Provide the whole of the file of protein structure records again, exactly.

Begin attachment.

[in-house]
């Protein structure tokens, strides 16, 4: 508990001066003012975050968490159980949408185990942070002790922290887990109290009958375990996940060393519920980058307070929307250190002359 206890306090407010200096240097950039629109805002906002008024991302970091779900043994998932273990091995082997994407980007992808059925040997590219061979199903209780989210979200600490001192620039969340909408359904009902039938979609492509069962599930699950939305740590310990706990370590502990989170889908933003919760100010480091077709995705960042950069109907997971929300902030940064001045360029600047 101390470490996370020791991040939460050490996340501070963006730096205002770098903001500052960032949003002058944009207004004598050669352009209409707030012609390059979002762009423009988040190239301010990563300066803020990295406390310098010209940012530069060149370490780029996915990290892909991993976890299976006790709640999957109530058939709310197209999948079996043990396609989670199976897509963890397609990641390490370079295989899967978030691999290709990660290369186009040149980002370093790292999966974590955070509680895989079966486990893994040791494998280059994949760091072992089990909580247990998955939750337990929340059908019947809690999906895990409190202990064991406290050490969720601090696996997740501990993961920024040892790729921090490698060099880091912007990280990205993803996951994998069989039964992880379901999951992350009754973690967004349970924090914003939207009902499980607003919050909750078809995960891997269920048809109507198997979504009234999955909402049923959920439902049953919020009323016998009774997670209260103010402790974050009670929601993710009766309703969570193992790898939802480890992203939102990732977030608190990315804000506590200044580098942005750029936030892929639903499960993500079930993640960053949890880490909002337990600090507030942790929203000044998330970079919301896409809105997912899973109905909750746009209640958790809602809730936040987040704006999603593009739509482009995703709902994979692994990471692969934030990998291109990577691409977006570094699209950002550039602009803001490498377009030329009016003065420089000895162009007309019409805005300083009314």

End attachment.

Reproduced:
[in-house]
């Protein structure tokens, strides 16, 4: 508990001066003012975050968490159980949408185990942070002790922290887990109290009958375990996940060393519920980058307070929307250190002359 206890306090407010200096240097950039629109805002906002008024991302970091779900043994998932273990091995082997994407980007992808059925040997590219061979199903209780989210979200600490001192620039969340909408359904009902039938979609492509069962599930699950939305740590310990706990370590502990989170889908933003919760100010480091077709995705960042950069109907997971929300902030940064001045360029600047 101390470490996370020791991040939460050490996340501070963006730096205002770098903001500052960032949003002058944009207004004598050669352009209409707030012609390059979002762009423009988040190239301010990563300066803020990295406390310098010209940012530069060149370490780029996915990290892909991993976890299976006790709640999957109530058939709310197209999948079996043990396609989670199976897509963890397609990641390490370079295989899967978030691999290709990660290369186009040149980002370093790292999966974590955070509680895989079966486990893994040791494998280059994949760091072992089990909580247990998955939750337990929340059908019947809690999906895990409190202990064991406290050490969720601090696996997740501990993961920024040892790729921090490698060099880091912007990280990205993803996951994998069989039964992880379901999951992350009754973690967004349970924090914003939207009902499980607003919050909750078809995960891997269920048809109507198997979504009234999955909402049923959920439902049953919020009323016998009774997670209260103010402790974050009670929601993710009766309703969570193992790898939802480890992203939102990732977030608190990315804000506590200044580098942005750029936030892929639903499960993500079930993640960053949890880490909002337990600090507030942790929203000044998330970079919301896409809105997912899973109905909750746009209640958790809602809730936040987040704006999603593009739509482009995703709902994979692994990471692969934030990998291109990577691409977006570094699209950002550039602009803001490498377009030329009016003065420089000895162009007309019409805005300083009314």